So far we’ve learned that mice love stockpiling food and digging themselves little hideouts. Nesting combines these two loves. Rat nests are basically like bird nests, but dirtier, more disorganized, and on the ground. Rats lack the artistry to weave those cool little circular twig beds the way some birds can. Instead, they just kind of drag whatever they can find to a secluded place and bunch it all together. If you can picture, essentially, a trash tumbleweed, you’re on the right track.
The location of the nest is a lot more important for rats than the material. Like pretty much everything else, rats want to be warm and safe. They seek out warm, dark places where they won’t be bothered by humans or other natural predators. Moist areas where they can get the little water they need are particularly ideal. The more checkmarks a prospective nesting spot can hit, the more appealing it will be to rats. The secret to keeping rats from nesting is to deprive them of stuff they like. You probably can’t control heat or light, but keeping areas like your basement dry and organized will help prevent nesting.
This probably isn’t a surprise, but the best way rats survive the winter by being really clever at getting what they need. You’d be amazed at the number of ways we’ve seen house mice sneak their way into a house. Burrowing under floorboards, chewing through electrical cables, climbing up drain spouts, even squeezing under doors–we’ve seen the furry little pests do it all. It’s only natural; for rats to get through trying times successfully, they’ve evolved to get really good at it.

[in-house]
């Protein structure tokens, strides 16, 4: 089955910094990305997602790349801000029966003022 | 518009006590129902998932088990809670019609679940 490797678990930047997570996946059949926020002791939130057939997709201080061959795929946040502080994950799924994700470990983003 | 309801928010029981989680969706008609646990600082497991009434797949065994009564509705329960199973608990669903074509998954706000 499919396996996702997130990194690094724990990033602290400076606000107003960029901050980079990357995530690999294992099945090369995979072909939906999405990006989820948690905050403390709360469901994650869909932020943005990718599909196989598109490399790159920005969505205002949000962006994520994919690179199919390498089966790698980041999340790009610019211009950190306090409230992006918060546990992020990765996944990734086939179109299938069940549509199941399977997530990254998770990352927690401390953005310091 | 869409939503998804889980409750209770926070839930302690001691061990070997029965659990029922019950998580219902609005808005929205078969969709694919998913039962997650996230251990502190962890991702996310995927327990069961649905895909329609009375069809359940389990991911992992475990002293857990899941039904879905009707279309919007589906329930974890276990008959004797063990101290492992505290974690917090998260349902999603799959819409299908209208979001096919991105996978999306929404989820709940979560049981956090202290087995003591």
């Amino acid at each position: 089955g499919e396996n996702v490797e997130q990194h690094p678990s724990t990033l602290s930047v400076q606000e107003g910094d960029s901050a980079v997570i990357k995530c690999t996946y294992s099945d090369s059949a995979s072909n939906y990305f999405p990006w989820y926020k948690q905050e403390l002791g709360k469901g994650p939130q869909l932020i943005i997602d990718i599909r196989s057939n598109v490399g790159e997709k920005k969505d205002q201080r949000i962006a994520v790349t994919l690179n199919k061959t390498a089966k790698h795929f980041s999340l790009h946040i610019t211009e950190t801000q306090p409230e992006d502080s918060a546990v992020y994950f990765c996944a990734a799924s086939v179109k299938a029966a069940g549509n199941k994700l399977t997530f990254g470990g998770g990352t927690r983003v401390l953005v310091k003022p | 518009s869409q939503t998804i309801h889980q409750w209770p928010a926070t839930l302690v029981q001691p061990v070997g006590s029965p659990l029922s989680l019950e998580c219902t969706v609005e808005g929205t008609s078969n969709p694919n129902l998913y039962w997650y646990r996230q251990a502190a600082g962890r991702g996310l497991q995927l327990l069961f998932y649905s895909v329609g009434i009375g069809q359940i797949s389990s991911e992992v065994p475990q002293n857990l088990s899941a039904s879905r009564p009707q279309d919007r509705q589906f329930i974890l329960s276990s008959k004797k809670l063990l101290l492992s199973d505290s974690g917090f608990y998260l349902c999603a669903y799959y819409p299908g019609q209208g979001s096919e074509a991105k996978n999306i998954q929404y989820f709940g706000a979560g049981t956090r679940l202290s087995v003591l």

What does this mean for you? It means you’ll have to expect the unexpected. Did you know mice love to sneak into vehicles to stay warm during the winter? That they can squeeze through holes the size of a dime? That they can leap up to four feet vertically? The best way to ensure you keep mice and rats out of your home is to sweat the small stuff–literally. Look for any possible entries, no matter how small, and practice good organizational and cleaning habits.
Mice can do almost anything to get out of the cold, but that doesn’t mean you can’t stop them. Keep a close eye on likely areas like the basement, kitchen, and attic. Make your home as inaccessible and unappealing as possible, and even the most ambitious rat won’t trouble you this winter. Don’t feel too bad about keeping the little pests out; they’ve survived the Minnesota winter this long, and something tells us they’ll keep on keeping on for years to come.
If you end up with a rat infestation in your home this winter–don’t panic! Sometimes rats seem to get in no matter how hard you try to keep them out. That’s what we’re here for. Plunkett’s gets them out and keep them out, guaranteed, so let us know if you need help today. Stay warm!BACK TO BLOG